In these times of uncertainty it's important t experience moments of joy...and what can be more joyful than jug band music?
If you were a folkie in the Boston area during the mid-Sixties, the place to be was Cambridge's Club 47. (Yes, Boston also had the Unicorn coffeehouse but Club 47 was really the place.) One of the popular acts to appear there was Jim Kweskin & the Jug Band.
First, there was Jim Kweskin (guitar, vocals, comb). who for the five years the band was in existence, put a modern, blues-tinged edge to pre-WWII music with his semi-gravelled voice and his astonishing guitar stylings. Fritz Richmond (jug, washtub bass) was the best washtub bassist in the country and a master of the jug. Richmond was known to be able to play the bass on anything, including (while in the service) a quonset hut. Geoff Muldaur (guitar, vocals, mandolin, washboard, kazoo) was a blues vocalist, musician, and songwriter who later worked with Paul Butterfield and others. Maria D'Amato (vocals, percussion, fiddle) came to the group from The Even Dozen Jug Band; she married Geoff Muldaur and has since performed under that name even though the marriage ended in 1972. She has performed with Jerry Garcia, Paul Butterfield, and Linda Rondstadt, among others, and has continued to have a solid career in Christian, secular, children's, jazz, and popular music. Bill Keith (banjo, pedal steel guitar), a former member of Bill Monroe's Blue Grass Boys, developed a banjo style that permanently altered banjo playing. He also designed a banjo tuning peg that remains state of the art to this day. Richard Greene (fiddle) was recognized as one of the most innovative and influential fiddle players of all time. While playing with Monroe's The Blue Grass boys, he introduced the 'chop chord" to fiddle playing. The charismatic Mel Lyman (harmonica, banjo) was called the "Grand Old Man of the 'blues' harmonica in his mid-twenties." In 1966 Lyman founded the Lyman Family, a semi-hippie commune that slowly devolved to a cult status as Lyman's mental condition deteriorated. Lyman supposedly died in 1978, although his "Family" could provide no body or death certificate; strangely, there was no investigation. (Another source has Lyman dying of a drug overdose in Los Angeles that same year.) Original members included Bruno Wolfe (vocals) and Bob Siggins (vocals and banjo).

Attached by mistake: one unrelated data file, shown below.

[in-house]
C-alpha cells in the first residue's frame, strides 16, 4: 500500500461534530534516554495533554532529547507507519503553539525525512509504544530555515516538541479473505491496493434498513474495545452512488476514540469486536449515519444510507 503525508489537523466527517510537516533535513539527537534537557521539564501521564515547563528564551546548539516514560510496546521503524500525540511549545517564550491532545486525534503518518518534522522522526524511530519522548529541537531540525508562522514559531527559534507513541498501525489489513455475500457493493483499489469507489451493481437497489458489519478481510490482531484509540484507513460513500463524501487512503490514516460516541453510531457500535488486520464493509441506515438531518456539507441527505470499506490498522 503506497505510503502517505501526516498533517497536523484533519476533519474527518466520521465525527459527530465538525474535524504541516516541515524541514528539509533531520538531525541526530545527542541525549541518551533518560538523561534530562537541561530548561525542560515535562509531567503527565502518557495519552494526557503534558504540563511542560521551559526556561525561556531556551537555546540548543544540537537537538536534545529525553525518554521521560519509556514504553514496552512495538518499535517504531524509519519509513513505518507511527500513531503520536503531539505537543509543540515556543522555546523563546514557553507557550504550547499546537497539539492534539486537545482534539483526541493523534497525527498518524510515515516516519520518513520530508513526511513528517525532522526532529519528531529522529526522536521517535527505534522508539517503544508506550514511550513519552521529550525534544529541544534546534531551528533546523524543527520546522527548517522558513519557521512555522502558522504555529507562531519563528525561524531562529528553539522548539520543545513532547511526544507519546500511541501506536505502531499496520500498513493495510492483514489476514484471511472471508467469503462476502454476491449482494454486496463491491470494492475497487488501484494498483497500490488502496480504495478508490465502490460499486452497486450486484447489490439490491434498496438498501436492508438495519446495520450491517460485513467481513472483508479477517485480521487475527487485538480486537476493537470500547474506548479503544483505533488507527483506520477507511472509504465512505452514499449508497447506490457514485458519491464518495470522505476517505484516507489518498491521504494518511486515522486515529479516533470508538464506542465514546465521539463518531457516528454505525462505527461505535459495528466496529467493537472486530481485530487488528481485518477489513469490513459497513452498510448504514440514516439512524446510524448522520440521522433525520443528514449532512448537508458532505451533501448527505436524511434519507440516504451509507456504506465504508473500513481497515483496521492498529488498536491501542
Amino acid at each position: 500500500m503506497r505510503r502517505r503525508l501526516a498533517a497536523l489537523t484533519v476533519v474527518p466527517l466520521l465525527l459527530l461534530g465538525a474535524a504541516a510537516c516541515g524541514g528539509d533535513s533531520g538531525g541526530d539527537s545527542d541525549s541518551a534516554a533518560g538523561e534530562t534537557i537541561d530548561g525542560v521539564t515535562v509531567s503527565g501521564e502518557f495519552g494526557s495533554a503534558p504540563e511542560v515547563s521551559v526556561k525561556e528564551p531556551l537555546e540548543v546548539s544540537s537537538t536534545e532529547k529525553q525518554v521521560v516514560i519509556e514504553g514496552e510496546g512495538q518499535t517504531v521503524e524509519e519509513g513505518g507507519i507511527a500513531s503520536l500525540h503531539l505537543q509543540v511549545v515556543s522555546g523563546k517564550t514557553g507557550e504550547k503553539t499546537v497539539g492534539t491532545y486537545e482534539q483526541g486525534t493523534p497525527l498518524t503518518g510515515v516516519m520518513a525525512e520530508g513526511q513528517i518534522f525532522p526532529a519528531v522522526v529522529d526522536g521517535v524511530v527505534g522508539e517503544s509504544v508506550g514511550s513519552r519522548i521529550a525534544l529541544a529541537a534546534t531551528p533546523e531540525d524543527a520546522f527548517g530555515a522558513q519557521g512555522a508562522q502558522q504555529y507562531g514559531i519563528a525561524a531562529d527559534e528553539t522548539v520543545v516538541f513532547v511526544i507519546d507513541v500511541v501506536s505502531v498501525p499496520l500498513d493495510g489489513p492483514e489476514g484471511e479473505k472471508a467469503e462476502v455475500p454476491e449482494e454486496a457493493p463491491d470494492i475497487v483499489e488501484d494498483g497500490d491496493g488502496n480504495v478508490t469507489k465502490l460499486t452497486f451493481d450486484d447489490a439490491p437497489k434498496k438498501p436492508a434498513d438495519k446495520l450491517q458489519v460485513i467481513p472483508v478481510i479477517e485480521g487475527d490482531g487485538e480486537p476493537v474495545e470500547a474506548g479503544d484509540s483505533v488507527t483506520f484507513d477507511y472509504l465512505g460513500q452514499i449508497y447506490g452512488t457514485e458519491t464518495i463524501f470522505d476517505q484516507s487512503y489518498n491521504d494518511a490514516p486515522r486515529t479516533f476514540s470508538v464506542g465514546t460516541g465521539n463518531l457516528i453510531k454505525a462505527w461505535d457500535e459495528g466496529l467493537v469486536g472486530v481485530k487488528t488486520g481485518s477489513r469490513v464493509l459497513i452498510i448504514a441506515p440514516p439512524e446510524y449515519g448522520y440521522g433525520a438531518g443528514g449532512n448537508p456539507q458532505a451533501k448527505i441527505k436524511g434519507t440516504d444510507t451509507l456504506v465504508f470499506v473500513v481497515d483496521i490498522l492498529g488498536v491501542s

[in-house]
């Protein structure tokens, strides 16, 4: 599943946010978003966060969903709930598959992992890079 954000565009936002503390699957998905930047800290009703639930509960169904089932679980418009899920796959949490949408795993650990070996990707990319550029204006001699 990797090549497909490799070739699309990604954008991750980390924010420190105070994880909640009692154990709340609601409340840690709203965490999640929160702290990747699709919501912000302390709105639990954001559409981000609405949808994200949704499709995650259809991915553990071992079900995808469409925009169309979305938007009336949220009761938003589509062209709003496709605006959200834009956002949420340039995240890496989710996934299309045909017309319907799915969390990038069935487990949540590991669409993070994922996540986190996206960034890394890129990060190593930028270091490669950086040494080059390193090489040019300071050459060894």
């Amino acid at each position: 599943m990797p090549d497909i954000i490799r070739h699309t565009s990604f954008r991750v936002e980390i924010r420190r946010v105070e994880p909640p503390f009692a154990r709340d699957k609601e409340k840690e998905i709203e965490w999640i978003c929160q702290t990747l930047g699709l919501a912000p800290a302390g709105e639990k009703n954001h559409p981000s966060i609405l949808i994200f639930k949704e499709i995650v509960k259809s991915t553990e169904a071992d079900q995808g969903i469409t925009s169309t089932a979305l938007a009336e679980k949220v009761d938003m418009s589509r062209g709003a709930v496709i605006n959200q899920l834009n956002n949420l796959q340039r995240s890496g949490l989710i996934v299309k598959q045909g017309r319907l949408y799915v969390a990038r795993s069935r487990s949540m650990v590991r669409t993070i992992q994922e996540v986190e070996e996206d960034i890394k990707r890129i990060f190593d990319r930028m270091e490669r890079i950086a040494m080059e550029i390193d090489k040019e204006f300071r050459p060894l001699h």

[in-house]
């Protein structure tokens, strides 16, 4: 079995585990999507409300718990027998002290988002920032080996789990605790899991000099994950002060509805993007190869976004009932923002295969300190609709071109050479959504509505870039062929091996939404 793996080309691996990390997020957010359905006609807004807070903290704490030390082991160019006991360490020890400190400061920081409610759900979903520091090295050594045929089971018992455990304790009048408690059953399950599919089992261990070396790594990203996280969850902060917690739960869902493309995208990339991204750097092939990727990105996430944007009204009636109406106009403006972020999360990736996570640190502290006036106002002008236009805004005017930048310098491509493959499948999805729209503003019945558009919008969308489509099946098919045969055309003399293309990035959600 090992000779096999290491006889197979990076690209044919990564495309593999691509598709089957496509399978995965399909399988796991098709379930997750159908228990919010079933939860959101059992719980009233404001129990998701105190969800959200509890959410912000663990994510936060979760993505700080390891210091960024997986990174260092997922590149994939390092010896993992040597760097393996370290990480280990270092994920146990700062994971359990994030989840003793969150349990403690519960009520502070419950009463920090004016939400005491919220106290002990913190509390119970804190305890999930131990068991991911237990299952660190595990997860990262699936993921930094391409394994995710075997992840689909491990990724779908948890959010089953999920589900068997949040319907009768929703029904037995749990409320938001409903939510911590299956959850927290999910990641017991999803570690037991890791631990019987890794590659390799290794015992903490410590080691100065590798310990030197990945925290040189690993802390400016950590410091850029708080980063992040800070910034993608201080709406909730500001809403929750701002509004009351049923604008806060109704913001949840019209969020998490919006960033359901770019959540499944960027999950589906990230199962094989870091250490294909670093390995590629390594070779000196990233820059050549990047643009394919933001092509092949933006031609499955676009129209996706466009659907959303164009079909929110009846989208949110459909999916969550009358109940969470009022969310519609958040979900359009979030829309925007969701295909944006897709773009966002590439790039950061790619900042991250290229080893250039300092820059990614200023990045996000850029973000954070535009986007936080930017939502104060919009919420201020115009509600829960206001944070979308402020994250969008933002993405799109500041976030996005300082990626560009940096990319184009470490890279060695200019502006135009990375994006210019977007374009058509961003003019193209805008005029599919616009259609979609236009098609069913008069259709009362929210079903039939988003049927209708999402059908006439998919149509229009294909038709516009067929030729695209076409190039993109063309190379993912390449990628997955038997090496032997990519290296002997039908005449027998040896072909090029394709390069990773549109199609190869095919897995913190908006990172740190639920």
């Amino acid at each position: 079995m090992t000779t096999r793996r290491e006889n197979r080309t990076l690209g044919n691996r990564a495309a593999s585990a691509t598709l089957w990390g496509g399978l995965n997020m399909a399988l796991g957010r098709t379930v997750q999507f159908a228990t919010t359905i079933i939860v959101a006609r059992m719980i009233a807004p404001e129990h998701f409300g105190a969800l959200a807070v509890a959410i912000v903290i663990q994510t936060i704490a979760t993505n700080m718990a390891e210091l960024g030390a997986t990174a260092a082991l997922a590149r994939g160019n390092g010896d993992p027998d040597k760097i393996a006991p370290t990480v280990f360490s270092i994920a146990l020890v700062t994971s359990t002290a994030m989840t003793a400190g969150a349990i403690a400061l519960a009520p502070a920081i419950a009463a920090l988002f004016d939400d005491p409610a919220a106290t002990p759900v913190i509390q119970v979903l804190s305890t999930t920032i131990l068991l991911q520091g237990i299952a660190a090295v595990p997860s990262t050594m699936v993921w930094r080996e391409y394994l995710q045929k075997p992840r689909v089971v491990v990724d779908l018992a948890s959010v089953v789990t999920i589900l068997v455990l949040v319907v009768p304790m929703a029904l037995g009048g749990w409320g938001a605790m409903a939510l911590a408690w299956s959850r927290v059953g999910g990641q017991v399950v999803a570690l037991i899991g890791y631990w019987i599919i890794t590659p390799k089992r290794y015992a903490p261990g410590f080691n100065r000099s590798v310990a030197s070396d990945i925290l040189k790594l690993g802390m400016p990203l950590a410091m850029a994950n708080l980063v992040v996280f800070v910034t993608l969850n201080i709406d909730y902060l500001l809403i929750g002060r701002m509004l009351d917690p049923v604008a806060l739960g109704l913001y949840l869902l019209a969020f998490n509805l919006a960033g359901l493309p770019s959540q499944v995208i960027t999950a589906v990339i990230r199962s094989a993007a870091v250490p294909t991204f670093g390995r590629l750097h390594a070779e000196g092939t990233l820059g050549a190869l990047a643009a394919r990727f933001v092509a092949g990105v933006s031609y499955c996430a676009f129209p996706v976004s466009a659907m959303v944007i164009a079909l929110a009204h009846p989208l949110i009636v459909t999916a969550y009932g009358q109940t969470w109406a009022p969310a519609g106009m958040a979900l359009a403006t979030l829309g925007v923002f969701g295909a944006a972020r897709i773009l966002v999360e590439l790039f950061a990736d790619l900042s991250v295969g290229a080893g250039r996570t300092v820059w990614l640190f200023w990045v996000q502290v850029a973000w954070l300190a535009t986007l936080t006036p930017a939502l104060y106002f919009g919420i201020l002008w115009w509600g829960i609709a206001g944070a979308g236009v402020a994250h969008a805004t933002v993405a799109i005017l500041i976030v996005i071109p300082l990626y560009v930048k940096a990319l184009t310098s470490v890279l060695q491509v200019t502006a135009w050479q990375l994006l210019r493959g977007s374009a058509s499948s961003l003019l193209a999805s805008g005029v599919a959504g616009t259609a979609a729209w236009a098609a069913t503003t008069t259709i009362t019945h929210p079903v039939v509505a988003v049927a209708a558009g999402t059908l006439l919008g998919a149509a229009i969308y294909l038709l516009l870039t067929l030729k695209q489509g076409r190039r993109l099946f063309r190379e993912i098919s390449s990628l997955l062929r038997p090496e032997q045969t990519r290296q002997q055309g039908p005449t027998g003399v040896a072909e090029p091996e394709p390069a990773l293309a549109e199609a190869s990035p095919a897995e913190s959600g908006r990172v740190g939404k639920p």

With a slightly changing line-up over the years, Kweskin's Jug Band provided a welcome twist on old-time rural music with a dose of ragtime, blues, jazz, bluegrass, and country. They helped make the mid-Sixties -- an era of protest, awareness, and rebellion -- a little more palatable. And they helped make Club 47 a great place to be.
"Papa's on the Housetop"
"Somebody Stole My Gal"
"When I Was a Cowboy"
"Jug Band Music"
"That's When I'll Come Back To You"
"If You're a Viper"
"Never Swat a Fly"
"I Ain't Gonna Marry"
"Guabi Guabi" [also the name of our Siamese cat way back then]
"The Circus Song" [with greatest giraffe sounds ever!]
Great music. Great memories.